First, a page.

MH is an incredibly rich and flexible email environment. The difference between MH and other mail systems reminds me of the difference between a wide-open powerful operating system like UNIX and a more-restricted environment like Microsoft Windows. At first, the limited environment looks good because it's simpler: the system designer gave you a limited set of choices -- usually with menus that remind you of the (limited) choices you have. But once you reach the limits and want to do more, you may be out of luck. Starting with MH really isn't that difficult -- and, with the flexibility you'll gain (whether you do the customization or someone else does), there's almost no limit to what you can do with email under MH.
One more advantage of MH is the "user-friendly" interfaces that have been designed for it. This book covers three of them: xmh, mh-e, and exmh. If you don't like working at the UNIX command line all of the time, these interfaces make MH commands easier to use: they execute the standard MH commands for you. When you need to do something more, you can go to a UNIX command line and type MH commands. Switching between standard MH commands and the three front-ends to MH takes little or no time.
Ratatosk - TkRat -- mailer
ArrowMail is a powerful yet simple to install Web-Based Email package that supports MIME messages, attachments, automatic signup and is fully customizable to your web sites design. http://cybernet.isecure.net/arrow-mail/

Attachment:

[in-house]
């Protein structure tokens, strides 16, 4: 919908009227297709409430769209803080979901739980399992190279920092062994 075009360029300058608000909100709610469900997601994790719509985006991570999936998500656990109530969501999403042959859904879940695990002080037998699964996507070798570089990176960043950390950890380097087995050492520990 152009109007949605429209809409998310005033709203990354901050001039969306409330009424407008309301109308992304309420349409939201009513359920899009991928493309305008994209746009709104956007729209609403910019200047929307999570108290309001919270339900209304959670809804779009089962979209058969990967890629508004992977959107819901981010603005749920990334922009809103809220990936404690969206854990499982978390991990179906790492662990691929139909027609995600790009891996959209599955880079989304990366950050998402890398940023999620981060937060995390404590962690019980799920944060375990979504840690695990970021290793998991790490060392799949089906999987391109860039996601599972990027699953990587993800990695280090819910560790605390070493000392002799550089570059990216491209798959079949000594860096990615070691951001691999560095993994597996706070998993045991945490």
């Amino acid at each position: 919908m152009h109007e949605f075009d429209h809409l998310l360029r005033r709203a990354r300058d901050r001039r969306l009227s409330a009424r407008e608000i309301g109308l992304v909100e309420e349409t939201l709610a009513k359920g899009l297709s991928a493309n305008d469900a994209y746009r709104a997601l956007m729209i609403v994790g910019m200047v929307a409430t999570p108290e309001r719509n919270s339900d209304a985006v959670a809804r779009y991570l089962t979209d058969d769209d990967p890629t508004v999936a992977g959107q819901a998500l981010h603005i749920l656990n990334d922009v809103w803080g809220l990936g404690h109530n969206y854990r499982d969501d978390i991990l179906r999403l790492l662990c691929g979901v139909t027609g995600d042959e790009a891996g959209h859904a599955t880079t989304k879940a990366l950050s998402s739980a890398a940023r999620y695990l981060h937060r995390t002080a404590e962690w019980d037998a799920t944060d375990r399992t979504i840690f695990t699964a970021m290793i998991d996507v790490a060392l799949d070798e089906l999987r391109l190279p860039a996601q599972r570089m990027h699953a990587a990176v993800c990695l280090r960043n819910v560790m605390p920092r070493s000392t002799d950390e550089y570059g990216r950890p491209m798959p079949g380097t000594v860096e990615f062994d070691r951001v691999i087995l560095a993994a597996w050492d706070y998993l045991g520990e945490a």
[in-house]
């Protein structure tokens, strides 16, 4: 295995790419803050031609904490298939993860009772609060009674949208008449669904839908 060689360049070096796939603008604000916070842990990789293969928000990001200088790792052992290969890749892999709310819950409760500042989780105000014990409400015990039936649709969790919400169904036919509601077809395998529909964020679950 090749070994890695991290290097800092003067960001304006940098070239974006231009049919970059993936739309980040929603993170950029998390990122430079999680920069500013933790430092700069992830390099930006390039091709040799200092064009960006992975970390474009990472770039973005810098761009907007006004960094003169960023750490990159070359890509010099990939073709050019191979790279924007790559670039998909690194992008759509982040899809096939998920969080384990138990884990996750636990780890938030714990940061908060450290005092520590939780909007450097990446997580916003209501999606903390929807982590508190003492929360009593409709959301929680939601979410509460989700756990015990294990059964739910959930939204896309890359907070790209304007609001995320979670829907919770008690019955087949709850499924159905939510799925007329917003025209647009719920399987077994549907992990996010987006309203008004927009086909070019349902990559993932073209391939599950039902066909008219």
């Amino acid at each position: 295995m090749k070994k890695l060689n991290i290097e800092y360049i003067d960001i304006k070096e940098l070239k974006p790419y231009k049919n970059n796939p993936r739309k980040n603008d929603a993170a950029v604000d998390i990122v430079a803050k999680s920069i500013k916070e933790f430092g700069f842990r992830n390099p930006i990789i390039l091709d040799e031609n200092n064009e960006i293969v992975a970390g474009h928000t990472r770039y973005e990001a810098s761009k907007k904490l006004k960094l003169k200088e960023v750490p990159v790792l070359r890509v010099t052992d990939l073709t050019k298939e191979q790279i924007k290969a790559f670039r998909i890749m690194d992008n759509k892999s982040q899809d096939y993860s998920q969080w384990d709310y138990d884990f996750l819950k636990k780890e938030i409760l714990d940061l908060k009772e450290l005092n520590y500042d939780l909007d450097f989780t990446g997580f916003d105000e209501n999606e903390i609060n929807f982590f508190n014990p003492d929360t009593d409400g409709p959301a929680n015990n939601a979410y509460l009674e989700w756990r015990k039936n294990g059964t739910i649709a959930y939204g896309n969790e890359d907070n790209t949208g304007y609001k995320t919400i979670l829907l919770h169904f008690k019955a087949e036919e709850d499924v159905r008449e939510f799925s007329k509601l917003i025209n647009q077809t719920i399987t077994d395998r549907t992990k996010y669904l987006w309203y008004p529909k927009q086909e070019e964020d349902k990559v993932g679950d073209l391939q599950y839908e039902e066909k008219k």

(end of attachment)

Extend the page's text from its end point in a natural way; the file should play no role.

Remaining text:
Sebastian Schaffert - October 19th 1998, 03:34 EST WebMail is a WWW-front end to a Unix system mailbox written in perl. Unix users have complete access to their mail using a WWW browser. WebMail is highly configurable using templates, has folder and MIME support, link highlighting, smiley substitution and more. http://webmail.woanders.de
|WebMail is a WWW-frontend to a
Unix system mailbox written in perl. Unix users have complete access
to their mail using a WWW browser. WebMail is highly configurable
using templates, has folder and MIME support, link highlighting,
smiley substitution and more.
WebMail 0.3.0 now supports multiple folders on multiple hosts. The look'n'feel has changed very much and several bugfixes are included.
Accessing the Internet by E-MAIL
|WebMailFolder is a tool to convert Emails to HTML and make index files (author, data, subject, thread). Features include threading, mime support, Base64 and uuencode support, statistics page, extended configuration and frame support.|
|Norbert Kuemin @ 11/12/98 - 17:22 EST|
Blat is probably the most popular. It was developed by Pedro Mendes and Mark Neal at the University of Wales at Aberystwyth.
Command Line SMTP Mailer for Windows
AlphaWorks Lotus Notes Command Line Email Client Overview -- this one is for Lotus Notes not SMTP.
fetchmail -- A free mail-retrieval program which works with POP2, POP3, RPOP, APOP, KPOP and IMAP.
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The Last but not Least Technology is dominated by two types of people: those who understand what they do not manage and those who manage what they do not understand ~Archibald Putt. Ph.D
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Last modified: 12 March, 2019